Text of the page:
Xhale Inc. is working to develop a small mechanism similar to an alcohol breathalyzer to monitor med adherence. “You blow into it,” Xhale’s Elena Casson told POZ, “and it tells you whether you have taken the drugs.”

Casson says the adherence breathalyzer, which will send an electonic nudge if you’ve missed a dose, might be produced in about two years. One hurdle: If HIV meds aren’t breath detectable, drug companies may need to add special markers to enable drugs to register in the breath. Casson says researchers have found two drugs—acetaminophen (Tylenol) and valproic acid (Depakote, for epilepsy and bipolar disorder)—that are naturally detectable in breath; they haven’t tested others.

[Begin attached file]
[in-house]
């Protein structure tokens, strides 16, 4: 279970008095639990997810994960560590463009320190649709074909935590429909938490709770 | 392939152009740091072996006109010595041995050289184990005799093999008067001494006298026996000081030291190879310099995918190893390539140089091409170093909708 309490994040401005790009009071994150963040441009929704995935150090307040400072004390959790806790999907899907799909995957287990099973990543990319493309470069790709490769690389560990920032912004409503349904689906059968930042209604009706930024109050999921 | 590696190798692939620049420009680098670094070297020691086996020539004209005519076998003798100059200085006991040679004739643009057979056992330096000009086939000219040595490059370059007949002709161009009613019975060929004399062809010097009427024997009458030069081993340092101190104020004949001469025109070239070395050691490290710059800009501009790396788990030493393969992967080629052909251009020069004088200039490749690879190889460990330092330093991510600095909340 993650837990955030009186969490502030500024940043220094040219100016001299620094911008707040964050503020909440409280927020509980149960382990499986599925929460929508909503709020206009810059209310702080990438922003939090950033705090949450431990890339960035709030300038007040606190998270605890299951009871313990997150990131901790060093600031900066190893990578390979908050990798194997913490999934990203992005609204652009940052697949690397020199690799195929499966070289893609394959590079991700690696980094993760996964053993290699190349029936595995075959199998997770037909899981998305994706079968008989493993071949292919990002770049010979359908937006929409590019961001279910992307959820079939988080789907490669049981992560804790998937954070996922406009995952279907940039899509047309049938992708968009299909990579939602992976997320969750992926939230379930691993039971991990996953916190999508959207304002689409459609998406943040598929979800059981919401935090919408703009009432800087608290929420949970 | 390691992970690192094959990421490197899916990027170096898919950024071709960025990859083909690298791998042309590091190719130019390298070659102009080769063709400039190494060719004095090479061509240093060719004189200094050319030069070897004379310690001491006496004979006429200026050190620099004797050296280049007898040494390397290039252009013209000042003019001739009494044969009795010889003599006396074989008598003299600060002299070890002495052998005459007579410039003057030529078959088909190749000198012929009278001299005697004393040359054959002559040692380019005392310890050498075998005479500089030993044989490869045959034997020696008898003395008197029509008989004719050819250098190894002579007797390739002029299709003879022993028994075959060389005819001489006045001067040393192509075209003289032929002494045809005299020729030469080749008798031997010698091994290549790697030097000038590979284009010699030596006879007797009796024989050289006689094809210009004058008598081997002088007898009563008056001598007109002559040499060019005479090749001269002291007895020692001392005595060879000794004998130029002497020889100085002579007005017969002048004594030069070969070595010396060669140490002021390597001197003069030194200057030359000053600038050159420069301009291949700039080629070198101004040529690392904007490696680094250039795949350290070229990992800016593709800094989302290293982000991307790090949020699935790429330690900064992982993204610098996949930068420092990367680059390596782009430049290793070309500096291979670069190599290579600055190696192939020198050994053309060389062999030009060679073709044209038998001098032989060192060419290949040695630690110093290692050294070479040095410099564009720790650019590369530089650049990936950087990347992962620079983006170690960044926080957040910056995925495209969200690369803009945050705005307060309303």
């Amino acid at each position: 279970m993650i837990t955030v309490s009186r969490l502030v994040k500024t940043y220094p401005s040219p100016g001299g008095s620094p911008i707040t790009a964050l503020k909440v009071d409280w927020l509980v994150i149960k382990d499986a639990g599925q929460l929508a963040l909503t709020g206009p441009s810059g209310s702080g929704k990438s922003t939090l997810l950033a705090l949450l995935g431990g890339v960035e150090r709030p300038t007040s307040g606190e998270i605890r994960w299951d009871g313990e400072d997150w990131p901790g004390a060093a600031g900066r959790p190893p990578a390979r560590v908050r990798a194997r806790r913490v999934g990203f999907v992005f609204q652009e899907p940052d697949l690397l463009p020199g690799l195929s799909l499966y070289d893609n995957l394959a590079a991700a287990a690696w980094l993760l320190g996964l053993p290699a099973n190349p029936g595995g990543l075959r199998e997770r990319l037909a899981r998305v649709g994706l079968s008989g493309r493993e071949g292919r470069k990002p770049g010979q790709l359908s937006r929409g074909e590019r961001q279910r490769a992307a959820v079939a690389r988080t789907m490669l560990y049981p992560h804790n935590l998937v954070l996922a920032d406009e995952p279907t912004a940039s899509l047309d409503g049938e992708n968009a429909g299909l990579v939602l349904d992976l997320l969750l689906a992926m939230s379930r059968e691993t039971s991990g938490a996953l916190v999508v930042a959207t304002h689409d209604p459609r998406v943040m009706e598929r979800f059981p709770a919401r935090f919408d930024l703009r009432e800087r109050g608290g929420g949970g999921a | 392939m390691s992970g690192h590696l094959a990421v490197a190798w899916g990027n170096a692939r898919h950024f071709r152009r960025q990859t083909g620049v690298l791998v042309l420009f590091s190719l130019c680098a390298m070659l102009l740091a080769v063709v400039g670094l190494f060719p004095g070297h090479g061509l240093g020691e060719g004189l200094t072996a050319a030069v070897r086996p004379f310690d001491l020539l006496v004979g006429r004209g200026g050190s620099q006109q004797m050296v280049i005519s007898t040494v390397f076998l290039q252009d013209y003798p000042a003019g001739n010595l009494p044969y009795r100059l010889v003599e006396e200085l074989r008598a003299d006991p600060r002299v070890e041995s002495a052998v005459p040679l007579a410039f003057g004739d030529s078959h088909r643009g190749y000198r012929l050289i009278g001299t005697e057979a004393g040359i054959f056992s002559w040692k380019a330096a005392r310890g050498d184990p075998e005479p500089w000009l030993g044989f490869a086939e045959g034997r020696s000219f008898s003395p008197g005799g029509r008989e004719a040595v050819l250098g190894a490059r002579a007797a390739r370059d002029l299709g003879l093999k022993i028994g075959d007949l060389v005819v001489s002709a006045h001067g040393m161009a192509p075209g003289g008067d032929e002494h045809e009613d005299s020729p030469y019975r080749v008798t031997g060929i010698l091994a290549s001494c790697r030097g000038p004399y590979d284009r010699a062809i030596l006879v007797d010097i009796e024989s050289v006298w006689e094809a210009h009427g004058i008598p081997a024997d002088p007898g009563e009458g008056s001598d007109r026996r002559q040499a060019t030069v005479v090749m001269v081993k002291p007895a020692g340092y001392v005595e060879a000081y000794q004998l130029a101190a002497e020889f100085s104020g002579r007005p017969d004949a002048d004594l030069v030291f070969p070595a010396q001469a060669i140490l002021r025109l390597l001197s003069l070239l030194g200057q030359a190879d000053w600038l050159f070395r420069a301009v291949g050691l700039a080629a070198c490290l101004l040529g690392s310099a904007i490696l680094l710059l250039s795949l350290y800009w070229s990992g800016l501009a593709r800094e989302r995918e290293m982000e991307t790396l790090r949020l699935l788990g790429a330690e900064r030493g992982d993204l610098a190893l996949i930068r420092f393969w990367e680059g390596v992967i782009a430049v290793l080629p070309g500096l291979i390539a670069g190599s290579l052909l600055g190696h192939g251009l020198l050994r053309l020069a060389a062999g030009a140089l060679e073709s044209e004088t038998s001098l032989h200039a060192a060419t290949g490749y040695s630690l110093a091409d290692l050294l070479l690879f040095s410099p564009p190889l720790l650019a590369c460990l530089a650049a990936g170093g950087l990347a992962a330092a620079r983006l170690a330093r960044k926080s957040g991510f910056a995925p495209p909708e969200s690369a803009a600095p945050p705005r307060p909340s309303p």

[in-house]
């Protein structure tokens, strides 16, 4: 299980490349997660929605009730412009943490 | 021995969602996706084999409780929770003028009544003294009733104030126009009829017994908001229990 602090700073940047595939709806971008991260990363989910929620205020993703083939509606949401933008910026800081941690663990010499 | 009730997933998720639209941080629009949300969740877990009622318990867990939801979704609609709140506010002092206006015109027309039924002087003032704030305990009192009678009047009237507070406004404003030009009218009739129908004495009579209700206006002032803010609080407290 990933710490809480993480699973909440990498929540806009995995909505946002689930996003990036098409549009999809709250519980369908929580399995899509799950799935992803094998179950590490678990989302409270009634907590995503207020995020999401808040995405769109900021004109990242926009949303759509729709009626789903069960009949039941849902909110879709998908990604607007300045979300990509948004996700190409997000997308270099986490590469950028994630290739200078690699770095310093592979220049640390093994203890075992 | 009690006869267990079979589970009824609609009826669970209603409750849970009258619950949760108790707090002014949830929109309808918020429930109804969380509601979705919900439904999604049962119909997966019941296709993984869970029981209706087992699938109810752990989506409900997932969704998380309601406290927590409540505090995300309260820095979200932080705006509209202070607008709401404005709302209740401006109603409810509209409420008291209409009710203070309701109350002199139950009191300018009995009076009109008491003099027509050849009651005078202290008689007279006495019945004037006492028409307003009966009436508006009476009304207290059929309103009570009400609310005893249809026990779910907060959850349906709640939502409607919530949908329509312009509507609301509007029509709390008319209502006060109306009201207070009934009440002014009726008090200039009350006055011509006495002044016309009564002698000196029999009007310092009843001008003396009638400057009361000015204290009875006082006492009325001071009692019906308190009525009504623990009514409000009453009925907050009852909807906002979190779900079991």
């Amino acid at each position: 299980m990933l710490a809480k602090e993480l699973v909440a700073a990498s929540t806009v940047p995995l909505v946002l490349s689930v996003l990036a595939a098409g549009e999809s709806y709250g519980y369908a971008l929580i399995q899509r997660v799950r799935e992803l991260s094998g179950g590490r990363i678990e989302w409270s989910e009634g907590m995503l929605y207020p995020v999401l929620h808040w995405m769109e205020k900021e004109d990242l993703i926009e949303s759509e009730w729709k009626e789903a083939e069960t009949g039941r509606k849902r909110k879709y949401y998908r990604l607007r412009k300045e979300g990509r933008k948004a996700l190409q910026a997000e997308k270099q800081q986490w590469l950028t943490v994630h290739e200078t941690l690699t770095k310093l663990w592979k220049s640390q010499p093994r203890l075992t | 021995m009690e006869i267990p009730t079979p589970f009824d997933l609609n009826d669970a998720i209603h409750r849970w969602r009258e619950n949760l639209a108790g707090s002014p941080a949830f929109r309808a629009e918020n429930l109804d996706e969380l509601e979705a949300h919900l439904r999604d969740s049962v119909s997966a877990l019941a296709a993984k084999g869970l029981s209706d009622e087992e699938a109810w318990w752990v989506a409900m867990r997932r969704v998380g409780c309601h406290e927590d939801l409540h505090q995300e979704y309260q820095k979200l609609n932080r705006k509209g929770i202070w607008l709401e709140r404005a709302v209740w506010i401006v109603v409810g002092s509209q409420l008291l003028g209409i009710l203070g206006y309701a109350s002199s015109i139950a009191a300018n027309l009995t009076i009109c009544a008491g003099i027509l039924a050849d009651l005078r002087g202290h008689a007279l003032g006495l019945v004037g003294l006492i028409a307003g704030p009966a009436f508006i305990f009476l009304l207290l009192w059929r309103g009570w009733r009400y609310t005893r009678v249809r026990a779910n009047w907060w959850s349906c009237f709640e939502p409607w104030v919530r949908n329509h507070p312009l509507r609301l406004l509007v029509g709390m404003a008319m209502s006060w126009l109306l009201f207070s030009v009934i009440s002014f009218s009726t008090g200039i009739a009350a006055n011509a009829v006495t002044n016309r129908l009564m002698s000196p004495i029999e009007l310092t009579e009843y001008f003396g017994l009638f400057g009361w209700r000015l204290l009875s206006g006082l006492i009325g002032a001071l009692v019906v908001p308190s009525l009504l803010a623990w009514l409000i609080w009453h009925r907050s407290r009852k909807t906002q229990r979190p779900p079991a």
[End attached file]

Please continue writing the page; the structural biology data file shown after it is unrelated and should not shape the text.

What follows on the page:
Xhale is also developing a breathalyzer for therapeutic drug monitoring—measuring blood levels of HIV meds to see whether your combo delivers enough (or too much) of each drug. “For this, we’ll need to correlate the levels of drugs in the breath with those in the blood,” Casson says. Until then, we’ll hold our breath.